Fact Sheets


Avena sterilis L.

Family :

Famille :


Synonym(s) :

Synonyme(s) :

Avena ludoviciana Durieu (USDA-ARS 2021)

Avena sterilis L. subsp. ludoviciana (Durieu) Gillet & Magne (USDA-ARS 2021)

Common Name(s) :

Nom(s) commun(s) :

Sterile oat
(English) (GC 2016)

Avoine stérile (French) (GC 2016)

Animated oats (English) (FNA 1993+)

Avena caballuna (Spanish) (CABI 2021)

Avione animee (French) (CABI 2021)

Balanco-maior (Portuguese) (CABI 2021)

  • Sterile oat (Avena sterilis) reddish florets and floret groups

  • Sterile oat (Avena sterilis) yellow florets and floret groups

  • Sterile oat (Avena sterilis) florets

  • Sterile oat (Avena sterilis) floret, palea view

  • Sterile oat (Avena sterilis) floret, lemma view

  • Sterile oat (Avena sterilis) floret, palea view

  • Sterile oat (Avena sterilis) floret, lemma view

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Regulation :

Remarques Réglementation:

  • CFIA Weed Seeds Order - Class 3: Secondary Noxious Weed Seeds
  • USA Federal Noxious Weed List
  • USA Federal Noxious Weed Seed List

Regulation Notes:

Distribution :

Répartition :

Native to southern Europe and the Mediterranean region; associated with the cultivation of oats (CABI 2021; USDA-ARS 2021). Widely introduced elsewhere and present on all continents except Antarctica (CABI 2021; USDA-ARS 2021). Occurs in the United States, in: California, Colorado, New Jersey, Ohio, Oregon and Pennsylvania (Kartesz 2015; USDA-NRCS 2021). Occurs sporadically in Ontario and previously reported from Quebec but currently excluded from the flora (Brouillet et al. 2010+).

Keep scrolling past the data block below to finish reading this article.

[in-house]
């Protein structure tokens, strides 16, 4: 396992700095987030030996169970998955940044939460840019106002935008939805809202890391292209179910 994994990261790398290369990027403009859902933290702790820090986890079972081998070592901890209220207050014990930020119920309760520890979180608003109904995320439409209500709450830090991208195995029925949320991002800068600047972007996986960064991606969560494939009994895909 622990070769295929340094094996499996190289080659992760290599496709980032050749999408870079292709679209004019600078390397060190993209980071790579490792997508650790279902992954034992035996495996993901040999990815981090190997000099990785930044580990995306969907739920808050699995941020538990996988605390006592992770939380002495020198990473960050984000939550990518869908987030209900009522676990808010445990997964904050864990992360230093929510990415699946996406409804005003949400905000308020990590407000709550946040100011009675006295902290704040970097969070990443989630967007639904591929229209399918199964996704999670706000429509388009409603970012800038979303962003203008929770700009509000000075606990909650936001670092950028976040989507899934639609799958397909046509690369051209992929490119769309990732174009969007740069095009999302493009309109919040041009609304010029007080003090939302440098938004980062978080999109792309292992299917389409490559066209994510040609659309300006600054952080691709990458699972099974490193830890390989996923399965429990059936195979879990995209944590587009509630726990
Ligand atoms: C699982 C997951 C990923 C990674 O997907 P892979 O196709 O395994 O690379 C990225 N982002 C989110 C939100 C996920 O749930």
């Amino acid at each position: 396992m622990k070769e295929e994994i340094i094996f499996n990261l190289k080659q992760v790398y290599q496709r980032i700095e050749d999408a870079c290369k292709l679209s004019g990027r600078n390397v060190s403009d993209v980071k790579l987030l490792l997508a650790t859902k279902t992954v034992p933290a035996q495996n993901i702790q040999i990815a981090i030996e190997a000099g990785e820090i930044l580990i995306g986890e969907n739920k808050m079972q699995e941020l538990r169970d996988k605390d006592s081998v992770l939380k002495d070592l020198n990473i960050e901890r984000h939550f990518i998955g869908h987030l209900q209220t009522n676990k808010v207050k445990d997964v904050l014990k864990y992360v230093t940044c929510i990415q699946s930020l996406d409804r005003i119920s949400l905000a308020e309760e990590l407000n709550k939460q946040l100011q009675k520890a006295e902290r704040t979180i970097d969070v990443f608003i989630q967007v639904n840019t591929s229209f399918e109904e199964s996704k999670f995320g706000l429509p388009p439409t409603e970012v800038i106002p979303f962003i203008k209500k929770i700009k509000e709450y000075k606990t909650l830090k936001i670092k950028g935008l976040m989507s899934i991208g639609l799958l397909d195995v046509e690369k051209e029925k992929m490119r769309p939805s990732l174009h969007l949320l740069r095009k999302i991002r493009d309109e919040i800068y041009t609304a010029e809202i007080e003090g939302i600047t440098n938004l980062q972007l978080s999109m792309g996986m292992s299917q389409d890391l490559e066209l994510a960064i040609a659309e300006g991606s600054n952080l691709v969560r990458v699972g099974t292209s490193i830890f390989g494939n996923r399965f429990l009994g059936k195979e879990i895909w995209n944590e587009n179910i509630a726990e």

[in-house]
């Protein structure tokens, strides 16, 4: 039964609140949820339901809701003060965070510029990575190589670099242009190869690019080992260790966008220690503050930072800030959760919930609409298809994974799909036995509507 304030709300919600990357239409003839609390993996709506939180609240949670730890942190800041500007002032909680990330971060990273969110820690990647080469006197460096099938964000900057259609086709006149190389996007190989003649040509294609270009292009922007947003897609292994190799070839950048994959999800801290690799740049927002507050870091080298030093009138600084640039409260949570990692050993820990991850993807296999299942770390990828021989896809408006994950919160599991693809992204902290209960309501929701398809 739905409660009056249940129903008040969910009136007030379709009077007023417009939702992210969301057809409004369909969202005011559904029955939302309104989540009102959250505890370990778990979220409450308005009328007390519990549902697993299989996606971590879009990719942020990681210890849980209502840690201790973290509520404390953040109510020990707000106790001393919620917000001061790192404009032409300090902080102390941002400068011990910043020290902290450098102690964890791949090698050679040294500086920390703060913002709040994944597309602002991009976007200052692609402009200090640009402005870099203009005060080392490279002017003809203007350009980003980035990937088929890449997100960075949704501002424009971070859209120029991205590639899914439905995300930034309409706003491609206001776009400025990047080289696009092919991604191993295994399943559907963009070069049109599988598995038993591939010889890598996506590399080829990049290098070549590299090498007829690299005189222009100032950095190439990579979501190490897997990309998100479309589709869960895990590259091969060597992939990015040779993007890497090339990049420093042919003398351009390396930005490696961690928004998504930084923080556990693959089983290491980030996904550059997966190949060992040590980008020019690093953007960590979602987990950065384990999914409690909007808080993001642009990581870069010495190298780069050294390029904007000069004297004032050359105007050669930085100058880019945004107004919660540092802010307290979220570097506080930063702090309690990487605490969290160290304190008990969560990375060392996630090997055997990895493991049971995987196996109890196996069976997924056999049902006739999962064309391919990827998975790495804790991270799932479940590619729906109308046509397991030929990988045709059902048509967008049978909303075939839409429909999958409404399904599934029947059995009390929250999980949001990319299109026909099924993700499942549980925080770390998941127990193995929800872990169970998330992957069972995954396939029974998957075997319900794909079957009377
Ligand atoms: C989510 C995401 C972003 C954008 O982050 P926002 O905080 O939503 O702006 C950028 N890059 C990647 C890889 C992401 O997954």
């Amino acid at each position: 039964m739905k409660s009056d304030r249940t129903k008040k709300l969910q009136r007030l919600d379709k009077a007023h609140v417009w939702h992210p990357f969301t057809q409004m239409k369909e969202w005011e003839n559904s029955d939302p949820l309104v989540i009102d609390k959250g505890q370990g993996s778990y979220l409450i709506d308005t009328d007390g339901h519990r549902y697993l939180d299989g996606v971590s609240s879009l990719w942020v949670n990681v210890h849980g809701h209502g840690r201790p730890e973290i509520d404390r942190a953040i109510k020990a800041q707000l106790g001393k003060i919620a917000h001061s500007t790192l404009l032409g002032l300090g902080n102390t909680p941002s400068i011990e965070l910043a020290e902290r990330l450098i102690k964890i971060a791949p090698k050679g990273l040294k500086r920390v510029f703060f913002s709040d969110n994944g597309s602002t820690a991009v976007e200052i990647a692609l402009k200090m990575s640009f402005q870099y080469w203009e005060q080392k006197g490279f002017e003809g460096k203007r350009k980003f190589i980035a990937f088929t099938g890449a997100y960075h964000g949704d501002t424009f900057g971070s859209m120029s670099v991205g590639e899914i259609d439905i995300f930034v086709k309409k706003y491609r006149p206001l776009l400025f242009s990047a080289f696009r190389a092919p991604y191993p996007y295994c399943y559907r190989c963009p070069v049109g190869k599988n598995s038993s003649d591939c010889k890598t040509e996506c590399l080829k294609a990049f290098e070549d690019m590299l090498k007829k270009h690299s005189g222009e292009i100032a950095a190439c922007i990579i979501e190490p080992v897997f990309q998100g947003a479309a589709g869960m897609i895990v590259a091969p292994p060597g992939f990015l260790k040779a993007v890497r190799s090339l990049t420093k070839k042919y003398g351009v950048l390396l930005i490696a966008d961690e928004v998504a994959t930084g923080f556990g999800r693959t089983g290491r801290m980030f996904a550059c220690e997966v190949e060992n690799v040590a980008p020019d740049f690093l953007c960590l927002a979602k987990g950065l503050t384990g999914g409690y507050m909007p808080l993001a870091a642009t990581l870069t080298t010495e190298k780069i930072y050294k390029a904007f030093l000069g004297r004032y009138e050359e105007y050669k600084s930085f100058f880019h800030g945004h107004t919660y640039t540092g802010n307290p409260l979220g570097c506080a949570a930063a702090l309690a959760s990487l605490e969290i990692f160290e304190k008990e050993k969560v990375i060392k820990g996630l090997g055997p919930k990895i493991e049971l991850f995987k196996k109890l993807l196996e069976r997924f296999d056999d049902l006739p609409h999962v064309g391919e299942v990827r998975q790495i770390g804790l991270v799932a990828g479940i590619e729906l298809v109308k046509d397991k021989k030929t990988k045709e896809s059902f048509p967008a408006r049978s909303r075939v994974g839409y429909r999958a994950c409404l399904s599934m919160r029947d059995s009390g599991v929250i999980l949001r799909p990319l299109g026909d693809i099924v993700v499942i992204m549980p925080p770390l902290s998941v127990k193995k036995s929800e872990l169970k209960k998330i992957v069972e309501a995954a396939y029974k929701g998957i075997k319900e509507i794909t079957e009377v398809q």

Habitat and Crop Association :

Habitat et Cultures Associées :

Cultivated fields, roadsides and disturbed ground. A serious weed of arable crops, particularly cereals, with a life cycle that mirrors many annual crops. Often occurs on heavier soils, sometimes replacing the similar species Avena fatua in this soil type where the two co-occur (CABI 2021).

Economic Use, cultivation area, and Weed Association :

Utilisation économique, zone de culture et association de mauvaises herbes :

Duration of Life Cycle :

Durée du cycle vital:


Dispersal Unit Type :

Type d’unité de dispersion :


General Information


Avena sterilis has been dispersed around the world as a contaminant in cereal grain and seed, as well as on agricultural equipment, straw, hay, livestock and wool. A crop mimic in Avena spp. (oat) crops, it produces seeds that are difficult to separate from grain (CABI 2021).
Individual plants can produce up to 200 seeds, although the average in a natural population has been reported as 13-21 seeds per plant. Seeds remain dormant for up to 5 years in the soil (CABI 2021).




  • Spikelet


    • Spikelet length: 24.0 – 50.0 mm (Barkworth et al. 2007)


    • Spikelet wedge-shaped

    Surface Texture